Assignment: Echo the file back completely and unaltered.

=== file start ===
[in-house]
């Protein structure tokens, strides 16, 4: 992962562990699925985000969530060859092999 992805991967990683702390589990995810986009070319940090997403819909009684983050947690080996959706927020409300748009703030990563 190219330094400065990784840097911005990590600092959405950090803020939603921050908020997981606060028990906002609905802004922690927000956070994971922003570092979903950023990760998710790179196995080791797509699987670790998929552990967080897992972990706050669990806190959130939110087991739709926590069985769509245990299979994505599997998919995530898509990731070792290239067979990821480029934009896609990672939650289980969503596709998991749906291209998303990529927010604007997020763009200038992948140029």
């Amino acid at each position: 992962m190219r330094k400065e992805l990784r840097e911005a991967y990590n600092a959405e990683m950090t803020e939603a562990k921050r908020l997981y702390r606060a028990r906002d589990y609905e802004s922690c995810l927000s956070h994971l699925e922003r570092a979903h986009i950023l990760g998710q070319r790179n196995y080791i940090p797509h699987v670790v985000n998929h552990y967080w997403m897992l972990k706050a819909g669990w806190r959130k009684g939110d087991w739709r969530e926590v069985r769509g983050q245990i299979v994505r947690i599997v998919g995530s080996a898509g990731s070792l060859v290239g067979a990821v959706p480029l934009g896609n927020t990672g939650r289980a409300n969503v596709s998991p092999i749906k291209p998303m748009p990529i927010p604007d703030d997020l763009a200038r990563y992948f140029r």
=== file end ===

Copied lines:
[in-house]
């Protein structure tokens, strides 16, 4: 992962562990699925985000969530060859092999 992805991967990683702390589990995810986009070319940090997403819909009684983050947690080996959706927020409300748009703030990563 190219330094400065990784840097911005990590600092959405950090803020939603921050908020997981606060028990906002609905802004922690927000956070994971922003570092979903950023990760998710790179196995080791797509699987670790998929552990967080897992972990706050669990806190959130939110087991739709926590069985769509245990299979994505599997998919995530898509990731070792290239067979990821480029934009896609990672939650289980969503596709998991749906291209998303990529927010604007997020763009200038992948140029």
């Amino acid at each position: 992962m190219r330094k400065e992805l990784r840097e911005a991967y990590n600092a959405e990683m950090t803020e939603a562990k921050r908020l997981y702390r606060a028990r906002d589990y609905e802004s922690c995810l927000s956070h994971l699925e922003r570092a979903h986009i950023l990760g998710q070319r790179n196995y080791i940090p797509h699987v670790v985000n998929h552990y967080w997403m897992l972990k706050a819909g669990w806190r959130k009684g939110d087991w739709r969530e926590v069985r769509g983050q245990i299979v994505r947690i599997v998919g995530s080996a898509g990731s070792l060859v290239g067979a990821v959706p480029l934009g896609n927020t990672g939650r289980a409300n969503v596709s998991p092999i749906k291209p998303m748009p990529i927010p604007d703030d997020l763009a200038r990563y992948f140029r």